2018 Young Geotechnical Professionals’ Night
Vera Li, Rebecca Szczurowski, Chamindi Jayasuriya and Douglas Warne
The Young Geotechnical Professionals Night is an opportunity to see four selected presentations and a selection of posters by young geotechnical professionals discussing interesting and challenging aspects of their work.
The following presentations will be given during the evening.
Controlled Modulus Columns (CMC) for NSW Transport Roads & Maritime Services (RMS) Bridge Works and Specification
Ground improvement packages in the nature of Controlled Modulus Columns (CMC), otherwise known as Rigid Inclusions or Concrete Injected Columns (CIC), is a commonly selected technique for government bridge abutment works nearing embankments. More recently, the constructability of CMCs has increasingly come into cross fire with the RMS R225 specification by which its construction is primarily governed by. The strict heaving tolerance outlined in the specification is often unachievable during production and is particularly apparent in challenging ground conditions and/ or in line with conservative designs. The aims of this paper were to describe CMCs as a displacement method for ground improvement and discuss the challenges faced in construction. Subsequent to this, the link between design and construction against the R225 specification was investigated. In this report, heaving above the 25mm tolerance was caused by the combination of installing CMCs through incompressible sub-strata and keying too deep into non-displaceable material. Design spacing and installation sequencing were also considered as contributing factors. The disregard for CMCs as a ground improvement technique often returns conservative designs that in turn, affects the capacity of its construction to adhere to specification. Ultimately creating an environment where we can lose out on the ability to deliver higher quality end products.
Using Parametric Modelling to Increase Efficiency in Design
In large multi-discipline projects, simplifaction and increased factors of safety in geotechnical design are often utilized for complex stratigraphy and geometry adding additional cost and resources to the design. Additionally, the geotechnical design needs to respond to rapid geometry changes from other disciplines. At all stages of the design, the geotechnical team needs to be able to provide clear easily trackable variations including sketches, hand calculations, and computational models.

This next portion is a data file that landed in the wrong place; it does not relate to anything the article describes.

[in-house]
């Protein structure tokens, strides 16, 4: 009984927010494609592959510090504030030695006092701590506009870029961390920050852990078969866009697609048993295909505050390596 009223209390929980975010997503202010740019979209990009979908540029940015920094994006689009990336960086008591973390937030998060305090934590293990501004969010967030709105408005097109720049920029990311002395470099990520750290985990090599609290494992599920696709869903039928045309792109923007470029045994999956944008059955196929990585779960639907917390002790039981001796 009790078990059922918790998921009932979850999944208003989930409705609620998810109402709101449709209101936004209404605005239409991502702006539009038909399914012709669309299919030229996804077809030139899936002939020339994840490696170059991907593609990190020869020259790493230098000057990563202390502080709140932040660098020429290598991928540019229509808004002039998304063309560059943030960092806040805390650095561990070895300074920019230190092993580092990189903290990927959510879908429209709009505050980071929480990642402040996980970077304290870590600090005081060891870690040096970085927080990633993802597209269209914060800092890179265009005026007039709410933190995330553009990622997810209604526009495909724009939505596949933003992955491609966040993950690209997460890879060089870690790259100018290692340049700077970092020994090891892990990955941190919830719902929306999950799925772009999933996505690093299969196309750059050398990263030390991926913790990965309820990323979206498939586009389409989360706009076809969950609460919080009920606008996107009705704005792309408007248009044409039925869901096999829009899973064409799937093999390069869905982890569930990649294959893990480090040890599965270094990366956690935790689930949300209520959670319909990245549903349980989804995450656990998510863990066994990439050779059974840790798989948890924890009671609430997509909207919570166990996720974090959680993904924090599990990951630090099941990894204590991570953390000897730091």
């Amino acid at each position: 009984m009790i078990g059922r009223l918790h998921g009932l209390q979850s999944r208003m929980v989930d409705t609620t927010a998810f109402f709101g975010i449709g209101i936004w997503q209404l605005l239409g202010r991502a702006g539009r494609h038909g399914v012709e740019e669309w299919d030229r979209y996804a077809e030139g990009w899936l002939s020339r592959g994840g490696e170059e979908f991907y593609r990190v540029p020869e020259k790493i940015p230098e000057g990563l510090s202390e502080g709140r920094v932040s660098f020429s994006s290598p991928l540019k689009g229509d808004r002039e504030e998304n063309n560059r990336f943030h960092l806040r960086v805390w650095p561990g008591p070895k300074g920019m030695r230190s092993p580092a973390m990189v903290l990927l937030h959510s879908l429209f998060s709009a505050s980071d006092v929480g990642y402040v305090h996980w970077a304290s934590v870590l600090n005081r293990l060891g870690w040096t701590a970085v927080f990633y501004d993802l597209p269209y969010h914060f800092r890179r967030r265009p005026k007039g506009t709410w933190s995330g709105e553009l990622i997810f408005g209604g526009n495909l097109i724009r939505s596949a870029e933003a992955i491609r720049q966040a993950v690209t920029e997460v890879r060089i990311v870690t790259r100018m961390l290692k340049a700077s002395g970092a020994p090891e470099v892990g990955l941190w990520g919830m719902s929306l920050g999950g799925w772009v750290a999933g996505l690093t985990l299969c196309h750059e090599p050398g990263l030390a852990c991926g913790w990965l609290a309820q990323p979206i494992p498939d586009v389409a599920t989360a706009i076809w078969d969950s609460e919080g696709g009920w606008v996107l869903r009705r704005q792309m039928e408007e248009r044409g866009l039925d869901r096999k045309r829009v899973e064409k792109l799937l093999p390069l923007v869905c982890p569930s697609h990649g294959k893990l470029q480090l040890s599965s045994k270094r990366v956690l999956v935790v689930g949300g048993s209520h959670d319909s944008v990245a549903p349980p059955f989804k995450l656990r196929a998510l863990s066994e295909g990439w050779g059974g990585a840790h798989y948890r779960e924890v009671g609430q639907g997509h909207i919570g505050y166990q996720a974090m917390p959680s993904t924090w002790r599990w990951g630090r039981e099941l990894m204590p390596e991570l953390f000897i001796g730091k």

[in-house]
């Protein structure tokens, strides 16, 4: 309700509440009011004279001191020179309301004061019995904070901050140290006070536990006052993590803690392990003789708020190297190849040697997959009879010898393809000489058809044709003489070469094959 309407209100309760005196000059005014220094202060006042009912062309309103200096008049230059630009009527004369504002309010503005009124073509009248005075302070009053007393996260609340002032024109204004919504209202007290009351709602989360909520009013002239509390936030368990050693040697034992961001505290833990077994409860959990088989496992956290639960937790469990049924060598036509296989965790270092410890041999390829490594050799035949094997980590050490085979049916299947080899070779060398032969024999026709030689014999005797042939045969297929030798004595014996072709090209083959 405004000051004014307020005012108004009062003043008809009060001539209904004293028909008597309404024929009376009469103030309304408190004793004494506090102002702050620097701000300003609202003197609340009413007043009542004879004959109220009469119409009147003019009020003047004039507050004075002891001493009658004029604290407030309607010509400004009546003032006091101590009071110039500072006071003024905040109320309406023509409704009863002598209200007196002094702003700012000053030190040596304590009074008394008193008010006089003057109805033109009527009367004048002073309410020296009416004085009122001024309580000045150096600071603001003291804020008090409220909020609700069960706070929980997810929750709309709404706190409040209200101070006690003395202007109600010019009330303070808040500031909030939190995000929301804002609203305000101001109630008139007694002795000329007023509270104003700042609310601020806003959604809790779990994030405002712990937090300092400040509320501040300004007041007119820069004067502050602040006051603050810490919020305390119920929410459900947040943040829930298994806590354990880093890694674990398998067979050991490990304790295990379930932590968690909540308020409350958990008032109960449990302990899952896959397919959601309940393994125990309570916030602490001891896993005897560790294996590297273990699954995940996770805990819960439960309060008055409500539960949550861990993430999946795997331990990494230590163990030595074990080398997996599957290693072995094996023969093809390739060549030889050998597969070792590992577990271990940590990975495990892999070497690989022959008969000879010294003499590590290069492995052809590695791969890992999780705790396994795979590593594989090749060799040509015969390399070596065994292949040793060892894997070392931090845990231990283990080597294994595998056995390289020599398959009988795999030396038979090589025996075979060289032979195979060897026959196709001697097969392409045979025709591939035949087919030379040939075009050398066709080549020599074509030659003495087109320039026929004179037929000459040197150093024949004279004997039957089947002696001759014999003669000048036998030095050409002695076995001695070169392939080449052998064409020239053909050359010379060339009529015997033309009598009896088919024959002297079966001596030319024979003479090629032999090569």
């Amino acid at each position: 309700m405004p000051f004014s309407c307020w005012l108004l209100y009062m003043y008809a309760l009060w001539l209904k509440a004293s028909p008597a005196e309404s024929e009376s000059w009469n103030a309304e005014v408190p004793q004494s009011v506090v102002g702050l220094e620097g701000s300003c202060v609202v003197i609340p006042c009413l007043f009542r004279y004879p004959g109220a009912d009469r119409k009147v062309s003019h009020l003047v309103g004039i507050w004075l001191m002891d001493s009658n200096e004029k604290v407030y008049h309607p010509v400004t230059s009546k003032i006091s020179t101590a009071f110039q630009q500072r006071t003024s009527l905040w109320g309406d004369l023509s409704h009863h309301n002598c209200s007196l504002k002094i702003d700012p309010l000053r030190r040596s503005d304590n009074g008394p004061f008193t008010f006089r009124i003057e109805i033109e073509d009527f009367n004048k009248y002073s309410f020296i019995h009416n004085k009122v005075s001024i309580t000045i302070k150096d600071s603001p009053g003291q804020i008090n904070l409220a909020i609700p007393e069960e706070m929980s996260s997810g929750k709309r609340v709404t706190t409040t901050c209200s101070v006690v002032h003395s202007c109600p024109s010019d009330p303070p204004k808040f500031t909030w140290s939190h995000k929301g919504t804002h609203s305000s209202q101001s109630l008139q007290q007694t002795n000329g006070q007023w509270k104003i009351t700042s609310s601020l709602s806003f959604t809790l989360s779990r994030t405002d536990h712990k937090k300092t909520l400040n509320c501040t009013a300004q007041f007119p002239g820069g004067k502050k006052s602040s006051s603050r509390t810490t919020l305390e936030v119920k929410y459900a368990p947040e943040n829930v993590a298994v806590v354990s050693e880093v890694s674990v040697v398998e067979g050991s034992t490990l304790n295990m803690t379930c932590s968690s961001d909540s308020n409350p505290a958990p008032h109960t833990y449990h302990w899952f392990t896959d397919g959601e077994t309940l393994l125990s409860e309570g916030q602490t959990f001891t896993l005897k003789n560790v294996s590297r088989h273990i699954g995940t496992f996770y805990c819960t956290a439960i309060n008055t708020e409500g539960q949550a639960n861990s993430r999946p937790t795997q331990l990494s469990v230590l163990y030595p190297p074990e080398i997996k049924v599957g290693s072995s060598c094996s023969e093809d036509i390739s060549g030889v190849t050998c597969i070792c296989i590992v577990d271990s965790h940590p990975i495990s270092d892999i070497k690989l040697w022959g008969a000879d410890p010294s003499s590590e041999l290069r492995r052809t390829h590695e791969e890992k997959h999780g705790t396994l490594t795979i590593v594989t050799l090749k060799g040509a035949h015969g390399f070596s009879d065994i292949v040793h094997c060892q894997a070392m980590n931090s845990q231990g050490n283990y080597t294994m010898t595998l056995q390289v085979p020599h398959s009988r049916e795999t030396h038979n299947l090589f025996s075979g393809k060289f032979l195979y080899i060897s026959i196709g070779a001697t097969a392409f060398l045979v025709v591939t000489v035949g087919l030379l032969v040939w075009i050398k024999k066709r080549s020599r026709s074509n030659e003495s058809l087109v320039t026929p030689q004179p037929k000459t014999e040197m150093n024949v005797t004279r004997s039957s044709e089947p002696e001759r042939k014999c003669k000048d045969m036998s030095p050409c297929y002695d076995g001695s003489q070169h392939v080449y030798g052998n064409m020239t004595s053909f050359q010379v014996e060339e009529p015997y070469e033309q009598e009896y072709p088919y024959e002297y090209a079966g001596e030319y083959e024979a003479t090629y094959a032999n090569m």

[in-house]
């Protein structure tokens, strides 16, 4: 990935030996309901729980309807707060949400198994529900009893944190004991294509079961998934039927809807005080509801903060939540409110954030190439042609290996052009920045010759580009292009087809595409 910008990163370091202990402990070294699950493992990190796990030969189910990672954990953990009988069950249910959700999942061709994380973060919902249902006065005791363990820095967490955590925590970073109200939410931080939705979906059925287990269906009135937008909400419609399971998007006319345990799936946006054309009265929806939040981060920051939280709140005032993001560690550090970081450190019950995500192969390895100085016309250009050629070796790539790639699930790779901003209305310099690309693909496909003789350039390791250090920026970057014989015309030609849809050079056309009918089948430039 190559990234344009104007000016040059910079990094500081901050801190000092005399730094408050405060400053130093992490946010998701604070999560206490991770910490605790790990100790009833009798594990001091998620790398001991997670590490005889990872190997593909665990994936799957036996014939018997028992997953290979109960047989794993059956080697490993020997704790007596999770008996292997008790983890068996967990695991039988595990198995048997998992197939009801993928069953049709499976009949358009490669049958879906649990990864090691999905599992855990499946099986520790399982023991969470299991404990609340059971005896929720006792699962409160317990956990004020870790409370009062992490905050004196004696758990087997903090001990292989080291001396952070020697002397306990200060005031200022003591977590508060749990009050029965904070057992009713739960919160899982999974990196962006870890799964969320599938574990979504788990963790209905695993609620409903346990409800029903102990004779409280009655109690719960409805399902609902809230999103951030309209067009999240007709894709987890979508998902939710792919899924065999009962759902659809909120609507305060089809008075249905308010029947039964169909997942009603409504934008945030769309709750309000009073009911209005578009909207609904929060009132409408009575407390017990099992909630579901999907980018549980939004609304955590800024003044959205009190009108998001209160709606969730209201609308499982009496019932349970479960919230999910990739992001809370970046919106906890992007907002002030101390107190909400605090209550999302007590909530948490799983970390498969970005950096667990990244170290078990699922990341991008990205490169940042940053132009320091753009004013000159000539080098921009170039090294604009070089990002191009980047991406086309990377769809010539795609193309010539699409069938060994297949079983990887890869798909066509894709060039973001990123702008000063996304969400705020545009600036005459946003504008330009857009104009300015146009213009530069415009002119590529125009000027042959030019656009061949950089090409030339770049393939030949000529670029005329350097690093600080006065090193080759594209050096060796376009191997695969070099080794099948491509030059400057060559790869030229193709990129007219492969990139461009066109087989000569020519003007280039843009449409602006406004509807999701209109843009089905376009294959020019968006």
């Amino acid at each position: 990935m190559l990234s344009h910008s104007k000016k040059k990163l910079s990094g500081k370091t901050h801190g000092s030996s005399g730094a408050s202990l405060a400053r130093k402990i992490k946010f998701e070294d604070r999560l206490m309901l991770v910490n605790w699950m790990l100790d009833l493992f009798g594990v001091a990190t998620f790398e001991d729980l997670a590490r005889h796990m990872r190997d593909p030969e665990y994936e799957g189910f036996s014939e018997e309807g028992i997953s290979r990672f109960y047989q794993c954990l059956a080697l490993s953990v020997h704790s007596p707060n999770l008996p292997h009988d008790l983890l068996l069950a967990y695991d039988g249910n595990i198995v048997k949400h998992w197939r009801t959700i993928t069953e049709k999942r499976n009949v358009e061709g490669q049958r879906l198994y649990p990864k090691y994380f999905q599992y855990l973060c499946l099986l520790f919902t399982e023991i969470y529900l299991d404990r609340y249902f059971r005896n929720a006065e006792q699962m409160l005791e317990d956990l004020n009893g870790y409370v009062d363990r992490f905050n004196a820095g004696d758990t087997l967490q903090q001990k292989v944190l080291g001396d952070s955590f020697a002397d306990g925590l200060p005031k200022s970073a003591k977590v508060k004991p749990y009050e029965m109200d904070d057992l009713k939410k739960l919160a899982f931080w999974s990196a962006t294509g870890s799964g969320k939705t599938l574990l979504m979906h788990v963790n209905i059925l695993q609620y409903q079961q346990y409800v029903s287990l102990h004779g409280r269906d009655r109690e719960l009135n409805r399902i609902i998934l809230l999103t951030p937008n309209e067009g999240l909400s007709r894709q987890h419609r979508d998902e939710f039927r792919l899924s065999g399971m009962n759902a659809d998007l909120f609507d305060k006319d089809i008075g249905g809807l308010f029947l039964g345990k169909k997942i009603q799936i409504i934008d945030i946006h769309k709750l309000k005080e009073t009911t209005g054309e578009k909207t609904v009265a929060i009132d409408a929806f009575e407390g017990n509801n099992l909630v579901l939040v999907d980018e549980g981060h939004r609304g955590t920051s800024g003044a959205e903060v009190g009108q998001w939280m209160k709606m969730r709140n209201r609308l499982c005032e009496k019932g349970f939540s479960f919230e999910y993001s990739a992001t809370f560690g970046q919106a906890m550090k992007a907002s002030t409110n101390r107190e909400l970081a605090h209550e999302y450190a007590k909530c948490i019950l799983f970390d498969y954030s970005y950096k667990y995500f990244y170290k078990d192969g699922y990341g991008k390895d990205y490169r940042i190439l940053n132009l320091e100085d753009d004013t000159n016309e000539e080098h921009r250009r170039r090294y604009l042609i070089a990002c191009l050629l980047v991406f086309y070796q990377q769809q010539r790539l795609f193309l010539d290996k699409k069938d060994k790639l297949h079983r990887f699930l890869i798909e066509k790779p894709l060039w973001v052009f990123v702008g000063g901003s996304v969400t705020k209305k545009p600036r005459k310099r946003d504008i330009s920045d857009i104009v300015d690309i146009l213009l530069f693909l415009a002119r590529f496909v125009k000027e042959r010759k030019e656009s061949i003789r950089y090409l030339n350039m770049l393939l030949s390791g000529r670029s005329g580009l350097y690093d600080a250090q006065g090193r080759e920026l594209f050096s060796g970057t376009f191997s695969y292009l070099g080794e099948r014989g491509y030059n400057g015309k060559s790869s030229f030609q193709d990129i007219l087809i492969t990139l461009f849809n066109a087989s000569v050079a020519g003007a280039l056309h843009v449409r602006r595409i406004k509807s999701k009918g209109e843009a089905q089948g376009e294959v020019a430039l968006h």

Traditionally variations in design would be updated manually by an engineer. The work in updating sketches, calculating new geometry, updating calculation spreadsheets and computational models is laborious work that is very time-consuming. This type of ‘rework’ is prone to human error and can be hard to track as revisions develop quickly. The laborious work hinders design optimisation and typical dimensions are often adopted over large sections of the design with high factors of safety.
Generic parametric scripts to model 2D and 3D geometry can be built using Rhino 3D, a CAD application software, in conjunction with Grasshopper, a plugin that provides a visual interface for building algorithms. The scripts can be created to take typical input values such as dimensions, RL’s and eastings and northings and output 2D sketches and 3D geometry. Ground models, excavations and design details such as basements, tunnels, retention systems and foundations can be automatically produced as scaled and dimensioned 2D sketches and 3D models. The scripts can also output automatic length, area and volume calculations.
These scripts streamline the design process from concept to final design and greatly reduce the amount of manual editing as a project evolves. The scripts become particularly effective in multi-discipline projects where the design has to respond to geometry changes from other disciplines. This system of modeling offers significant time saving, easy optimization of design, simple methods of tracking and verifying the design and automatic area and volume calculations based on 2D and 3D stratigraphy.
These scripts have been used and developed for three geotechnical applications including automating numerical modeling, specifically building and importing 3D geometry to plaxis, and automating pile and anchor embedment calculations in complex stratigraphy. Using these tools engineers can optimise their design and manage uncertainty and risk enabling geotechnical designs to become more economically and environmentally efficient.
University of Wollongong